What's the used Lexus RX 4x4 like?
So, you want a luxurious used SUV – but you also want to stand out from the crowd. Not for you the German SUVs that dominate this sector; you want something a little different – something that feels just as upmarket but won’t make you look like a follower of the crowd. Maybe something that comes with hybrid power. And of course, something that’s efficient and dependable. The Lexus RX looks like it could tick all of your boxes – but should you buy one?
Most RXs you’ll find on the used market are hybrids, combining a 3.5-litre V6 with two electric motors to produce 308bhp. They’re badged RX 450h, and Lexus sold them in lieu of a diesel model; there are no diesel versions available. However, if you don’t want the hybrid, you could always seek out the other engine option, a 225bhp 2.0-litre petrol turbo, which is badged RX 200t – although these are vanishingly rare.
Variants of the RX kicked off with the most basic S version and topped out with the luxurious Premier model, with SE, Luxury and F Sport versions filling in the middle ground. Hybrid models were also available in a version called F Sport Premier, which took the F Sport’s sporty styling and teamed it with the luxurious trimmings of the Premier model. Confusingly, Lexus also added a version called Sport to the range in 2018. Of these, it’s the Luxury version that was the most popular; expect leather upholstery with heated and cooled front seats, dual-zone climate control, an infotainment system with sat-nav and a 12.3in display, and a powered tailgate as standard, among other features.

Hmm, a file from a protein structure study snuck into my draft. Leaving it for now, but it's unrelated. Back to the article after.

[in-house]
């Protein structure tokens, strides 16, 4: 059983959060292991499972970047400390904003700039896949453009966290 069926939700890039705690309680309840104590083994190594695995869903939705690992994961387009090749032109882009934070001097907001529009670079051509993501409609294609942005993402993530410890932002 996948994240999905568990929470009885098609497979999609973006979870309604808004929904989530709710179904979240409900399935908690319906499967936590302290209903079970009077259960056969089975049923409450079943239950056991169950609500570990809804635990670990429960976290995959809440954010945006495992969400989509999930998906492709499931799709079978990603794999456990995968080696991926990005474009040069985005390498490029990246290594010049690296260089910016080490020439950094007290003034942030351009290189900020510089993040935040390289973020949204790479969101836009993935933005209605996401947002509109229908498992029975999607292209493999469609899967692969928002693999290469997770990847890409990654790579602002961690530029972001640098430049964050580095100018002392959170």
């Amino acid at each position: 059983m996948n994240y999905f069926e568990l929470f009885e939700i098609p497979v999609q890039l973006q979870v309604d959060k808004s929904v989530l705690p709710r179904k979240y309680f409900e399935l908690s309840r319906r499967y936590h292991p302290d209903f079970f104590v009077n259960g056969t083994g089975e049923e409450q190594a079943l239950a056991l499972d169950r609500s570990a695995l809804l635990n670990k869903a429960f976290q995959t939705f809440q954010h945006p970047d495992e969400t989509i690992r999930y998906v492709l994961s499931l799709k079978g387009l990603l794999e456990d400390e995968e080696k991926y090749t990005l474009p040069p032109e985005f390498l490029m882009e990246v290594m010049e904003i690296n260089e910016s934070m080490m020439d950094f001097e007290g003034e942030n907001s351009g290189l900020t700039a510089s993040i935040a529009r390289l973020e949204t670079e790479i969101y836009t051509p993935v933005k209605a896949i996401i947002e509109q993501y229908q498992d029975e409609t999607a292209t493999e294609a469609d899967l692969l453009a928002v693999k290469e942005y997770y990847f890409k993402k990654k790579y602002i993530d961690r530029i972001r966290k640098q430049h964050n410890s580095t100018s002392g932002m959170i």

The petrol version offers adequate performance, but you have to push it quite hard to extract it, at which point it gets rather noisy. That’s why we prefer the hybrid; it, too can be rather vocal if you accelerate hard, but it’s not an unpleasant sound. At a cruise it quietens down significantly, and around town the petrol motor can cut out altogether to leave you running on electricity only, keeping things even more tranquil.
The RX isn’t exactly a sports car – it leans over through bends and the steering is uninvolving – but it’s nevertheless light and easy to drive, and the soft suspension has it lolloping over all but the most sudden of bumps, smoothing them out nicely. The brakes in the hybrid version can sometimes be a little grabby, though, making smooth stops an art that must be mastered.
Inside, you’ll find a dashboard that feels incredibly solid and looks very appealing, with sweeping lines and some neat styling touches. A few of the materials are a little low-rent, and some of the switchgear is shared with lesser Toyotas, but on the whole the effect is upmarket enough, if not quite up there with the best luxury SUVs.
The same can be said for the seating; both the front and rear seats offer less room than you'll find in most rivals, and, while most SUVs of the Lexus’s size these days offer seating for seven, early RX buyers have to make do with five. The seven-seat RX L was introduced in 2018 and remedied this to a point, but there’s more room in the rearmost seats of the Audi Q7, Volvo XC90 and Land Rover Discovery.
While most five-seat luxury SUVs make up for their less versatile seating arrangements with a big boot, not so the RX; you’ll fit far less in the back than you will in a contemporary Volkswagen Touareg or BMW X5 – whether the seats are up or down.
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